COVID-19: Hundreds of clubs face the threat of bankruptcy

Professional football faces its biggest problem in its entire history — a pandemic that is restricting not only its stadium ticket sales, but also threatens TV rights money with the potential of suspending the season.

Around Eruope, there are estimated to be a couple of hundred clubs that are facing the imminent potential for bankruptcy, with many more struggling beyond that. When you look at the average Championship salary for example, even though it’s not the top league in the UK, payroll is seriously high.

When dropping down the leagues to say league 2, clubs are operating on even thinner margins with TV money not being anywhere near that of a Premier Club. This means that a higher percentage of their income is reliant on ticket sales — something that is essentially banned due to lockdown measures.

Profitable clubs like Arsenal are even making redundancies to ensure they can continue operating without vast losses. Clubs lower down the leagues have fewer redundancies to make, and are struggling to bring in any revenue.

Many believed football to be the bubble that is yet to be burst, with inflated salaries and vast agencies fees. What no one saw coming was that a pandemic and a lack of revenue would be what brought the industry to its knees.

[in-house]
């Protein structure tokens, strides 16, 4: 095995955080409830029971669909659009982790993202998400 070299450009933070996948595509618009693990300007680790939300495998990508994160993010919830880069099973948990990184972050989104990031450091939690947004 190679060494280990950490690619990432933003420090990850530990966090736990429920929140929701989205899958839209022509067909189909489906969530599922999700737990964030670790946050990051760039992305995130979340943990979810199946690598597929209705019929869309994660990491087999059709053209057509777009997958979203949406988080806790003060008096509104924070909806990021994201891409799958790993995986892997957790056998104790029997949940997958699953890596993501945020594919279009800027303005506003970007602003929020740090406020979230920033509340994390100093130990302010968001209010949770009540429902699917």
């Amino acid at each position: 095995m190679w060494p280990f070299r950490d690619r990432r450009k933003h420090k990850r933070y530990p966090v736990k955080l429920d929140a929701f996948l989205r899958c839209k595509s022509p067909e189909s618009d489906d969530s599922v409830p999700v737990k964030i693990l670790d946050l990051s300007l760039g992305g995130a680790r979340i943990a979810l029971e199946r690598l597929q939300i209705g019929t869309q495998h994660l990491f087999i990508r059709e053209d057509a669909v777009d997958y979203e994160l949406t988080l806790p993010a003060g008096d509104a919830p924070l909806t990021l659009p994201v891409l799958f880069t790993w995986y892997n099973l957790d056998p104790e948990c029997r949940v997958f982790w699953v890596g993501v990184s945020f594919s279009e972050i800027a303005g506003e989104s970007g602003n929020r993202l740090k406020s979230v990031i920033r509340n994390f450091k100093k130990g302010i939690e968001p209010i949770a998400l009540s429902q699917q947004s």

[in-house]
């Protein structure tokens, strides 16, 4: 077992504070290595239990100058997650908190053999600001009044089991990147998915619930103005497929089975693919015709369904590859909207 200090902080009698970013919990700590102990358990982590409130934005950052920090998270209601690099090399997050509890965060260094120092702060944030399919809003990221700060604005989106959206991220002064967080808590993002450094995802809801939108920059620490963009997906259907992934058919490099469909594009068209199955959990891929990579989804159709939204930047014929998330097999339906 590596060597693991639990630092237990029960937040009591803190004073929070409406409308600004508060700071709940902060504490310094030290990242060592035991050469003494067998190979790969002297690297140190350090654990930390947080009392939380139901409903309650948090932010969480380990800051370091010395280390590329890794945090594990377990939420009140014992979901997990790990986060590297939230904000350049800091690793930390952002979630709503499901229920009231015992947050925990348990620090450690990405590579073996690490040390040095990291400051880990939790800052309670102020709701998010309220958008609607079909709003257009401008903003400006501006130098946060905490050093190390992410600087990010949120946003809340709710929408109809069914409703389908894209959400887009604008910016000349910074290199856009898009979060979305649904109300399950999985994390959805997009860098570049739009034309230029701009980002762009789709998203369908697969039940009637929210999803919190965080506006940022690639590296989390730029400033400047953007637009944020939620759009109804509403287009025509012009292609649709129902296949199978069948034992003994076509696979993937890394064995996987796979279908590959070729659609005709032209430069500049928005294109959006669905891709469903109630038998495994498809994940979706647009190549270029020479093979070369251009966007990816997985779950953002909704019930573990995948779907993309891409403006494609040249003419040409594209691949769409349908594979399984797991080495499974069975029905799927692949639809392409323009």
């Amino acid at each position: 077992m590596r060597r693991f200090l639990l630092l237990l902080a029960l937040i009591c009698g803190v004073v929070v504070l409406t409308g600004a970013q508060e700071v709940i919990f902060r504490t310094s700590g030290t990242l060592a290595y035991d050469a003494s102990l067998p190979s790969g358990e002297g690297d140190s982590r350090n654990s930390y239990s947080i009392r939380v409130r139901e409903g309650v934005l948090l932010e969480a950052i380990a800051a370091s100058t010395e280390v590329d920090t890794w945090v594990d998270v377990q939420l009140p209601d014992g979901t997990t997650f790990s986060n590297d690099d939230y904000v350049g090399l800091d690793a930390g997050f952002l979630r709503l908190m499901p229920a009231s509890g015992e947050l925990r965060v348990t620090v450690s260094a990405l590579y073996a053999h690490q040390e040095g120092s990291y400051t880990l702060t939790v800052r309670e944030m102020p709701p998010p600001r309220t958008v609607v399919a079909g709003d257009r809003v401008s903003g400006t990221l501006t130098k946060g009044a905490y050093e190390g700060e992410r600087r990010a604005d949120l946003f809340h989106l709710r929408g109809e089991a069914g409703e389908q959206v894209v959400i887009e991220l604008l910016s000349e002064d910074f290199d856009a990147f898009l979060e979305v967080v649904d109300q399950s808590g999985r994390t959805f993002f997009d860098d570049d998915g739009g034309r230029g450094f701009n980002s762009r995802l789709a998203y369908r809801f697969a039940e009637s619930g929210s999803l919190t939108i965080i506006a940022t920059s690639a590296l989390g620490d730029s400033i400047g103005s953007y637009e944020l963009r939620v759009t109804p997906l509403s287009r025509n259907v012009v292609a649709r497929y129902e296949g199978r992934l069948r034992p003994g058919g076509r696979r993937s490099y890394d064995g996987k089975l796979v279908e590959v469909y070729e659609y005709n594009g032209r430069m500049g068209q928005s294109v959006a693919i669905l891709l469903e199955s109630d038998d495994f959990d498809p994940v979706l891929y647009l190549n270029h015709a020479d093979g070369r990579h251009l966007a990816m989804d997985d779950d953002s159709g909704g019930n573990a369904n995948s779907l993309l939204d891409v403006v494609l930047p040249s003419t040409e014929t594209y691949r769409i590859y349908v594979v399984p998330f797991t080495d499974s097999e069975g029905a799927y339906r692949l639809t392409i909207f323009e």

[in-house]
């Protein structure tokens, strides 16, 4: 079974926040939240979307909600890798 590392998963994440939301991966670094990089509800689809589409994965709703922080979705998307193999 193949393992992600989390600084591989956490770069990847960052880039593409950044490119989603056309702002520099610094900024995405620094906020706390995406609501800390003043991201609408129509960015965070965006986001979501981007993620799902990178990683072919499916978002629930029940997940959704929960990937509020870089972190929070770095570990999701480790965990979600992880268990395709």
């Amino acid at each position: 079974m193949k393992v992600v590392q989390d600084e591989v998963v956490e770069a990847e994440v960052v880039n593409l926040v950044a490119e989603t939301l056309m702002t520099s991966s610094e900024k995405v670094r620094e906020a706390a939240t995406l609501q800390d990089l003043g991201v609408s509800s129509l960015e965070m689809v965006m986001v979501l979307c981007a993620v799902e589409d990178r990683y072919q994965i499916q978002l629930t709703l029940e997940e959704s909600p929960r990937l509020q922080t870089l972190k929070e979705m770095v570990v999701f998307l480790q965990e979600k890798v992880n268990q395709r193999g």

Dennis Gudasic, Zagreb’s director, stated there could be a “drastic situation whereby we have maybe 100 or 200 clubs go bankrupt in September or October”. This really poses an existential threat to football, because its entire cash flow model is utterly compromised with very few work-arounds. We’re likely to see an “adapt or perish” situation where clubs, or in “companies” to be more precise, will have to find new revenue streams through their branding prowess. 

Again, smaller clubs have fewer ways to monetise, but the great thing about football is its loyalty. Clubs with even a 10,000-strong fanbase can potentially find ways to survive these turbulent times.

Potential measures

With cases rising rapidly across Europe, there seems to be little hope for international club games, like Europa league, which is another large source of revenue for clubs. Every week, there are more players revealed to have been tested positive. Most recently, this has been West Ham boss David Moyes along with Issa Diop and Josh Cullen. 

It feels that we are going to see a repeat of last year, with cases forecast to rise, and games likely to be suspended as a result. If enough games become suspended, or if the UK goes into a national lockdown again, then scheduling is rendered redundant and unmanageable.

Some innovations have been effective to bring in money. For example, AFC Bournemouth are offering games to be streamed on their website for a fixed price. This is something smaller clubs will be reliant upon given that ticket sales have flatlined. We may also see an increase in debt to see through this bad period, under the presumption that it’s a 1-3 year issue. Any longer, and we will be witnessing an exacerbation in the number of bankruptcies.

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